There’s an important side note. If “paid-peering” is the norm, big players like Netflix are likely the only ones with the scale to be able to afford to pay the broadband gatekeepers. If upstarts need to raise capital for “pay to play” on an infrastructure based on government-funded research (that’s what the Net is, after all), could this smother the plans of would-be entrepreneurs? Or do profits generated by network operators provide critical resources to make our bandwidth faster and more reliable year-after-year, catalyzing the next-gen Zuckerbergs?
Patel says other nations are making the US look like a monopolistic broadband backwater. “In the UK, where incumbent provider BT is required to allow competitors to use its wired broadband network, home internet service prices are as low as £2.50 a month, or just over $4. In South Korea, where wireless giants SK Telecom and LG Uplus are locked in a fierce technology battle, customers have access to the fastest mobile networks in the world — up to 300Mbps, compared to a theoretical max of 80Mbps on Verizon that’s actually more like 15 or 20mbps in the real world.“ As for wireless, in “Germany… T-Mobile customers pay just $1.18 per Mbps of speed. In the US… mostly incompatible wireless networks lock customers in with expensive handsets they can’t take elsewhere, allowing AT&T and Verizon to charge around $4 per Mbps each and Sprint to clock in at an insane $7.50.” Patel boils the problem down to “four simple ideas: the internet is a utility, there is zero meaningful competition to provide that utility to Americans, all internet providers should be treated equally, and the FCC is doing a miserably ineffective job.”
Exercise for classroom debate: On one hand, doesn’t a public firm that builds & maintains infrastructure at a cost of billions of dollars have the right to control its investment? On the other, can we rely on the free-market to provide competitive service if entrenched players have scale & municipally-granted distribution that’s essentially insurmountable by rivals? OnDemand “Game of Thrones” is clearly a luxury good. But when broadband delivers employment access, healthcare information, and Khan Academy, all things with positive social implications, is broadband-for-all as vital as electricity-for-all?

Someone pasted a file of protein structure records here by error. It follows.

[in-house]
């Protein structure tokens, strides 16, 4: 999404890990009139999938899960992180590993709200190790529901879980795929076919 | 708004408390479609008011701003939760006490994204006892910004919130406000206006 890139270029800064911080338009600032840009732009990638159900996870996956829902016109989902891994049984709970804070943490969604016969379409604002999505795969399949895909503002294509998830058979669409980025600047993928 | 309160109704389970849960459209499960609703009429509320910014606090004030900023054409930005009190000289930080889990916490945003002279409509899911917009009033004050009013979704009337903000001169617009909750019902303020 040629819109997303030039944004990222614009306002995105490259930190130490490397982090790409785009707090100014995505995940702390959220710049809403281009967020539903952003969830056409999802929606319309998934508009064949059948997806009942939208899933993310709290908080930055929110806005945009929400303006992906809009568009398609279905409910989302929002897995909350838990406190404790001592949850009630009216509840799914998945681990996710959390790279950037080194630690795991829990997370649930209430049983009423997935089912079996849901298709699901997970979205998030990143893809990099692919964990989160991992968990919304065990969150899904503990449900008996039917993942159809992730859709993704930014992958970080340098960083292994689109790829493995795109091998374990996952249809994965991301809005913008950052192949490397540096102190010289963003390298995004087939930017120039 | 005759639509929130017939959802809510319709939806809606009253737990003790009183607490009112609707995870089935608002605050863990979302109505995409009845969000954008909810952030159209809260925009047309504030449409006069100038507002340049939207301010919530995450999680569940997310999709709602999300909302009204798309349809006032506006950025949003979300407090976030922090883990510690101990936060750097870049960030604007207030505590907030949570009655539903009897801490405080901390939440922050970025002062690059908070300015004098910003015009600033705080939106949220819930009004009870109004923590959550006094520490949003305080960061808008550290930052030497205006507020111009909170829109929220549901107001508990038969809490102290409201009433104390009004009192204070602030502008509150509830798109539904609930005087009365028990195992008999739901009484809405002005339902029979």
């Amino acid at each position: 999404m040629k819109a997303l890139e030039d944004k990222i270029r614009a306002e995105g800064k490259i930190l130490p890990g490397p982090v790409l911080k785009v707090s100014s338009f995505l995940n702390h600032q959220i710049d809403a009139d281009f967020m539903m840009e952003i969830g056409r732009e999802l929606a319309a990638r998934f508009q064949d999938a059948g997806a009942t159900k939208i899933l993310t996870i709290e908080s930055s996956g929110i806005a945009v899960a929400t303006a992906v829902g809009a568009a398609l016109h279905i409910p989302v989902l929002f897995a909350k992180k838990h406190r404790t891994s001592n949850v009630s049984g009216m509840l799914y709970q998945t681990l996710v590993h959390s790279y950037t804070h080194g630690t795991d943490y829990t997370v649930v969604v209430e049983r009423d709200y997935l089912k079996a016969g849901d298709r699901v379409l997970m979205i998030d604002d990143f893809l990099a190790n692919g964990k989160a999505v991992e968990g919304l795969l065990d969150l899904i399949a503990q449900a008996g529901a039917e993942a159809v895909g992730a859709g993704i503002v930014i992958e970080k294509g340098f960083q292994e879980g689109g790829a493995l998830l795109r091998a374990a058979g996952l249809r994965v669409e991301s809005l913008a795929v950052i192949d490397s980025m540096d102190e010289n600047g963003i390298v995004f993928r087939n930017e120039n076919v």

What is Bitcoin?
CNN offers an infographic for a quick grok of the crypto-currency. The appeal for vendors is in the potential to eliminate transaction fees from electronic payments (credit cards regularly take 2% or more, a profit-killer for thin-margined business). Consumers seeking anonymity like it too (no banks to track you). That leads to the currency’s dodgy rep, with bicoin being used on sites like the now-busted illegal drug mart, Silk Road. Things were starting to look up for bitcoin, with mainstream firms including Overstock and Zynga accepting the currency. But the heist from exchange Mt. Gox resulted in losses of $473 million in value market prices. The exchange at one point handled more than 80% of bitcoin transactions, but it’s now head to bankruptcy.
The reality is that bitcoin currently offers little to consumers who aren’t interested in anonymity. Right now it’s easy to set up a bitcoin wallet, but its hard to get cash into it. Boston has one of the first bitcoin ATMs in South Station (VIDEO), but even after putting money in a wallet, consumer transactions aren’t any faster than cash or credit. Some early adopters see a bump from being first at the dance. For example, the owner of the Cambridge jazz-sushi restaurant Thelonius Monkfish claims patrons have come from miles around for the novelty of buying a meal for bitcoin.